Veteran Diagnosed with HIV Following Botched Procedure at VA HospitalApr 7, 2009 | Parker Waichman LLP Late last month we wrote that thousands of military veterans might have been exposed to dangerous, life-threatening pathogens from shoddy colonoscopies and endoscopies they underwent as long as five years ago. Now, the Associated Press (AP) reports one patient has tested positive for HIV following exposure to tainted equipment at a Veterans Administration (VA) medical facility.
HIV and hepatitis B and C are spread by contact with infected body fluids, especially blood. HIV—the human immunodeficiency virus—is the virus that causes AIDS (acquired immunodeficiency syndrome); AIDS is the final stage of HIV infection. Hepatitis B and C are liver diseases that can lead to cirrhosis or cancer of the liver. Vaccines exist only for hepatitis B. HIV/AIDS, hepatitis B, and hepatitis B can all lead to death.
According to the AP, the VA previously stated that hepatitis B and C were diagnosed in 16 patients, but argued that it would be impossible to determine if contamination occurred at VA facilities. At least one patient consulted with malpractice attorneys and more are expected. The man, who is in his 50s, tested positive for hepatitis C; he and his lawyers believe a colonoscopy at the Murfreesboro VA two years prior to be the culprit, said WSMV last month. Now, the long-married father must endure protected sex with his wife for the rest of their lives, it noted.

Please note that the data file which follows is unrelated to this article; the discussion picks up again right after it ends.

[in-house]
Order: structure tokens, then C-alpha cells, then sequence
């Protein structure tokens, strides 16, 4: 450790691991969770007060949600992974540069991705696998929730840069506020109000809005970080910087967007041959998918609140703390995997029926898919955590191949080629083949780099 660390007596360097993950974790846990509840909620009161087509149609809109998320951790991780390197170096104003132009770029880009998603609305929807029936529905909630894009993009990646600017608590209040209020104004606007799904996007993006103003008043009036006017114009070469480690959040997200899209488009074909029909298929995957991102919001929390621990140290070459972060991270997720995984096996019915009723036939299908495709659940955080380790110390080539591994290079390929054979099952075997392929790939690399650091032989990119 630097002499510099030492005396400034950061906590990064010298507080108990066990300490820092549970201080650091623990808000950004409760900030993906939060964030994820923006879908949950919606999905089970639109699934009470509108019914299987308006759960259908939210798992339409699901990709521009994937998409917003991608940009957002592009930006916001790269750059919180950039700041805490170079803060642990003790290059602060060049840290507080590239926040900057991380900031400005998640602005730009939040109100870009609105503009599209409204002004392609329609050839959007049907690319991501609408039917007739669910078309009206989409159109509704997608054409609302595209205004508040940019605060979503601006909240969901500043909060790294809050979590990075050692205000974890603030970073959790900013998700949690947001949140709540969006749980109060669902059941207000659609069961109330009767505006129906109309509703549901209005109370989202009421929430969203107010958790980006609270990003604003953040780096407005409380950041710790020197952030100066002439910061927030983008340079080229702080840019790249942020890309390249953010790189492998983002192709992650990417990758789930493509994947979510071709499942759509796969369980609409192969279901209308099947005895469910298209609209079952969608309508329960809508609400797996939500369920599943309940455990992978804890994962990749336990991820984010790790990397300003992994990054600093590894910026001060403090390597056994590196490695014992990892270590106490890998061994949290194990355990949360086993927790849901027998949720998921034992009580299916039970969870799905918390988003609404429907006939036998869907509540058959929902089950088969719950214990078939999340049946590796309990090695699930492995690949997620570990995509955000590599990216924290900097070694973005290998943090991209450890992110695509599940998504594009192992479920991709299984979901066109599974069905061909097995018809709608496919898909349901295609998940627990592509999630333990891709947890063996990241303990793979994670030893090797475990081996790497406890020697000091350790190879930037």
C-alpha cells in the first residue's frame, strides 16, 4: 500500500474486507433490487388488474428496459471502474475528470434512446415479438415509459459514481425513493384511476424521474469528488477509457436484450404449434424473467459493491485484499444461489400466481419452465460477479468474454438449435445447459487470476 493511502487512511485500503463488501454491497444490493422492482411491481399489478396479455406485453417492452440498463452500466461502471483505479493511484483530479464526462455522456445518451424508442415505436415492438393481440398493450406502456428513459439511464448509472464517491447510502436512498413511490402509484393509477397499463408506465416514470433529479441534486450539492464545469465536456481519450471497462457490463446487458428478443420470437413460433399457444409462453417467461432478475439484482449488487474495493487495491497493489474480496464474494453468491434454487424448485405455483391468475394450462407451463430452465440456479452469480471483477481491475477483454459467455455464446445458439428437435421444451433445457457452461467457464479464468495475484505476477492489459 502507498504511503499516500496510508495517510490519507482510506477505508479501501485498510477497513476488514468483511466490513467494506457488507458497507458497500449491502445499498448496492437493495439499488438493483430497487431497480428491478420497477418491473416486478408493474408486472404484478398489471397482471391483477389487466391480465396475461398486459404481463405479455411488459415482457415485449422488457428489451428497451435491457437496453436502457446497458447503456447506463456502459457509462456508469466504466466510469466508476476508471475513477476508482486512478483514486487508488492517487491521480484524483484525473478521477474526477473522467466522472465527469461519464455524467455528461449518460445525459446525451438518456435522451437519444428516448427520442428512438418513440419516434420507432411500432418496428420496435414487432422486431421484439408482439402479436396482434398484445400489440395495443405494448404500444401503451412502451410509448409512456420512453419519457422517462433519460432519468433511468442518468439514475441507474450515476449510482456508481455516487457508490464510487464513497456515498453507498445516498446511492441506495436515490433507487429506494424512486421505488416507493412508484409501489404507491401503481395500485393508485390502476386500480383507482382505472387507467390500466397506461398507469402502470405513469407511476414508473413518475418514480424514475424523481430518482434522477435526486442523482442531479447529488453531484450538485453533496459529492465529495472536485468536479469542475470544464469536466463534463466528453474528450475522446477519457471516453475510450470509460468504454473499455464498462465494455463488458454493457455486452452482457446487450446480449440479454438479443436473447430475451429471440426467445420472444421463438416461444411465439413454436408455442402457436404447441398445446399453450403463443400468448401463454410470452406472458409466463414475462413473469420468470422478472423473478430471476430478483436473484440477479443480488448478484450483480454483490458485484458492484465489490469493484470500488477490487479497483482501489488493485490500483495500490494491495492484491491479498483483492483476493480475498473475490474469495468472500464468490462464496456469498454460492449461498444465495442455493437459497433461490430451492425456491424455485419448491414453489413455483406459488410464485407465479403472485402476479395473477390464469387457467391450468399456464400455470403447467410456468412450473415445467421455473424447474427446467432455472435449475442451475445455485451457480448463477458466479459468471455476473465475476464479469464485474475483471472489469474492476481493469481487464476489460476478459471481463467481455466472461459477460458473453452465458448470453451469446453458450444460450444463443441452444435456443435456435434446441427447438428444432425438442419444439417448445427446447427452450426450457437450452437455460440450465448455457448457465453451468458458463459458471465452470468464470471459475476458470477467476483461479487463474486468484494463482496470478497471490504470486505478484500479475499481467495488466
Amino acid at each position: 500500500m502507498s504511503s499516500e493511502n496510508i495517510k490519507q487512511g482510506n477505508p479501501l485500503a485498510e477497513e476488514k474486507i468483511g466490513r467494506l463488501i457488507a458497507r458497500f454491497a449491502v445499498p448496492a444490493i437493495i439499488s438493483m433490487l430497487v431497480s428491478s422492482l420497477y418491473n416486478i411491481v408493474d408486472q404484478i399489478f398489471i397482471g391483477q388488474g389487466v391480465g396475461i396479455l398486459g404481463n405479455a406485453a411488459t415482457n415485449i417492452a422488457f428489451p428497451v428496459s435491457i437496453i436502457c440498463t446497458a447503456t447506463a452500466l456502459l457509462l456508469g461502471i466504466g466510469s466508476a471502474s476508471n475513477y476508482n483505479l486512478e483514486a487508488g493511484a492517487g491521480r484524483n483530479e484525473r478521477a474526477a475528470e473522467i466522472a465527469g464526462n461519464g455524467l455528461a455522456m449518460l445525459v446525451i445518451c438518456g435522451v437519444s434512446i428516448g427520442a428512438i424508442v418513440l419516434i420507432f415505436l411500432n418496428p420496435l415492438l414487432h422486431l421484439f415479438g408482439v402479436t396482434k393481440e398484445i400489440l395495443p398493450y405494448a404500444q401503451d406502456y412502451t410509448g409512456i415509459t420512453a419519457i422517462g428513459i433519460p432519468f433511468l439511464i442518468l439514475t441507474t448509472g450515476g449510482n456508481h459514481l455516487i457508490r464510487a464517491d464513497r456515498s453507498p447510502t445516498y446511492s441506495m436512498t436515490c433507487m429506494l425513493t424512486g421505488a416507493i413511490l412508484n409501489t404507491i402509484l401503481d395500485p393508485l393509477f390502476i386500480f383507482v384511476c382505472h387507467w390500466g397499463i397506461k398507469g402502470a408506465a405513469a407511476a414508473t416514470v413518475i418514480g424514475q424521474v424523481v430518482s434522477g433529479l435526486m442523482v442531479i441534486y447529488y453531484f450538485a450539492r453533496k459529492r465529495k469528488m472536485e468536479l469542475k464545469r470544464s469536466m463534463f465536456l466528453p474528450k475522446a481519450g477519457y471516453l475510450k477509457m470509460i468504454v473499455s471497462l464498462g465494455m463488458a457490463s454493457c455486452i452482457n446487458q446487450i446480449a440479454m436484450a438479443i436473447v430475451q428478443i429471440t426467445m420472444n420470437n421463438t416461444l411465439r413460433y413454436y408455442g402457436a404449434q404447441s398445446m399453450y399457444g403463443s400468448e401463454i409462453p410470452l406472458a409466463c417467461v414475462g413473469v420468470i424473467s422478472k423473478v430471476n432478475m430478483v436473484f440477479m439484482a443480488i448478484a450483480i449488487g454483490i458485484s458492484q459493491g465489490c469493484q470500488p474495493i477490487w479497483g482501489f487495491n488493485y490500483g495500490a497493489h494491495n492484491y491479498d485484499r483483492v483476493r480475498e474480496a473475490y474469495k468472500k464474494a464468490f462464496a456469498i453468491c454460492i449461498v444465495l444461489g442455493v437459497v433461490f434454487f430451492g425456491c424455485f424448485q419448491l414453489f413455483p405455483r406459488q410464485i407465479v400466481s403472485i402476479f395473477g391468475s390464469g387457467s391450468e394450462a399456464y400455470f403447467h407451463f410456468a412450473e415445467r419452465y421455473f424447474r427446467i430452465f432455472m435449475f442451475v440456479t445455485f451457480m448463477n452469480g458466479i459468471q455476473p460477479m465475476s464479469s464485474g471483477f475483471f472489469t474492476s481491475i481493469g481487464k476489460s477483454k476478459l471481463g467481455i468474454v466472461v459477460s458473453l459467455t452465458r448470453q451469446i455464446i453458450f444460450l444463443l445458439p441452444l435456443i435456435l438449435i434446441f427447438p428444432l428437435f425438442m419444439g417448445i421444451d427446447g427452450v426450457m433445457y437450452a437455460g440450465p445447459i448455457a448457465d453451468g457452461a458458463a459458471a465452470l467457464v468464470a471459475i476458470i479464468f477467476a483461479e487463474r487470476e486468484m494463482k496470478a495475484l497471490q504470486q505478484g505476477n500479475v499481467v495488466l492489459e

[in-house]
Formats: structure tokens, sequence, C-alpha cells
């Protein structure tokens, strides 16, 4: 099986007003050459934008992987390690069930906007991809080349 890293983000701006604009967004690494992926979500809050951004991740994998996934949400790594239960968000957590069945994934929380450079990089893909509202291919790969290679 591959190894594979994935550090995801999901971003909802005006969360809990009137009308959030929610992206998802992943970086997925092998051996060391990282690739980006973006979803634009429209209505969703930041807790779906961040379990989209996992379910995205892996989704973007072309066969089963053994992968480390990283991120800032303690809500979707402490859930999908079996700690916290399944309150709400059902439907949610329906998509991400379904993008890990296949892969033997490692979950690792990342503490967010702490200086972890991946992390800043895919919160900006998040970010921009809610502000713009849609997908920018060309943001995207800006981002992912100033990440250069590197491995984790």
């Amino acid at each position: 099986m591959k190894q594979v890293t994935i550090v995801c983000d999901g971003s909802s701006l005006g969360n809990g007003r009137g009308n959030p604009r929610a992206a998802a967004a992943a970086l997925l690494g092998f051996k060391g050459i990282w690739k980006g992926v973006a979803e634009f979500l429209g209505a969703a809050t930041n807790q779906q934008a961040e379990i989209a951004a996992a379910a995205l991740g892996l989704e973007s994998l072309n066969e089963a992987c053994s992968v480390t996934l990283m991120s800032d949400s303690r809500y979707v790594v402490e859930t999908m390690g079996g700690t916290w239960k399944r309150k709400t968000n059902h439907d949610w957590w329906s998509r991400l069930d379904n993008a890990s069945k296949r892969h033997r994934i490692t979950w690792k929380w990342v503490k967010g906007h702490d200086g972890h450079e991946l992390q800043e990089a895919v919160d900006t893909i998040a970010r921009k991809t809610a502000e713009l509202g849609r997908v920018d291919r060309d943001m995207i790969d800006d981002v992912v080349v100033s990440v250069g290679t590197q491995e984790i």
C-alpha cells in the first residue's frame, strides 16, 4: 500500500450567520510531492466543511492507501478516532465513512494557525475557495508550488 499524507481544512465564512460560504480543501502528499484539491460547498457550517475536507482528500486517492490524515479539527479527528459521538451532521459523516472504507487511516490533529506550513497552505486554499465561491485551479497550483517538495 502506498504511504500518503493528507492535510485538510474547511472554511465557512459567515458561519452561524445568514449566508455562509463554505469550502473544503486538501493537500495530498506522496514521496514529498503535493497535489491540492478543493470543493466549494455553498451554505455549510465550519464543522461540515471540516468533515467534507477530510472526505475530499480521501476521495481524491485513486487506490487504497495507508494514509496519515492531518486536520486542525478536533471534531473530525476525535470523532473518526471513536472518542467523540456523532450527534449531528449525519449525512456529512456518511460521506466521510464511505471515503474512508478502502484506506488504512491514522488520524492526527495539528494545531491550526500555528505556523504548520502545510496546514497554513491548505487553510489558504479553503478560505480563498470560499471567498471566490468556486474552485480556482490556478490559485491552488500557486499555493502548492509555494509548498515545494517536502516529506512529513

The VA acknowledged in warnings letters to over 10,000 veterans who had received the invasive procedures in the past five years, that they were potentially exposed to other patients’ bodily fluids and should be tested for diseases such as hepatitis and HIV, said the AP in an earlier report. Also, the VA admitted in late March that water tubes and reservoirs it used in colonoscopies and endoscopies were rinsed—not disinfected—between procedures, which could expose subsequent patients to contamination.
The Washington Times reported that following its confirmation that the first round of tests found one veteran tested positive for HIV, the VA said, "These results do not indicate that there is any relationship between these patients' conditions and the endoscopy procedures they underwent… However, VA is conducting an epidemiologic investigation to look into the possibility of such a relationship." The VA also admitted that three of its hospitals did not appropriately sterilize colonoscopy equipment on a variety of occasions since 2003: Murfreesboro, Tennessee (April 2003 to December 2008), Augusta, Georgia (January 2008 to November 2008), and Miami, Florida (May 2004 through March 2009), said the Washington Times, which also noted that 3,174 test results have been received to date.
WSMV said in an earlier report that late last year the VA found a wrong tubing valve might have been used during procedures as far back as April 2003, which could have resulted in body fluid transmission between patients.
This January, the VA finished a report on the problem in Murfreesboro, including the cause for equipment switches, incorrect equipment use, and improper sterilization processes, said WSMV; however, the VA insisted that, in the majority of cases “unclear product instructions” from Olympus—the equipment provider—are to blame for the potential spread of deadly infections.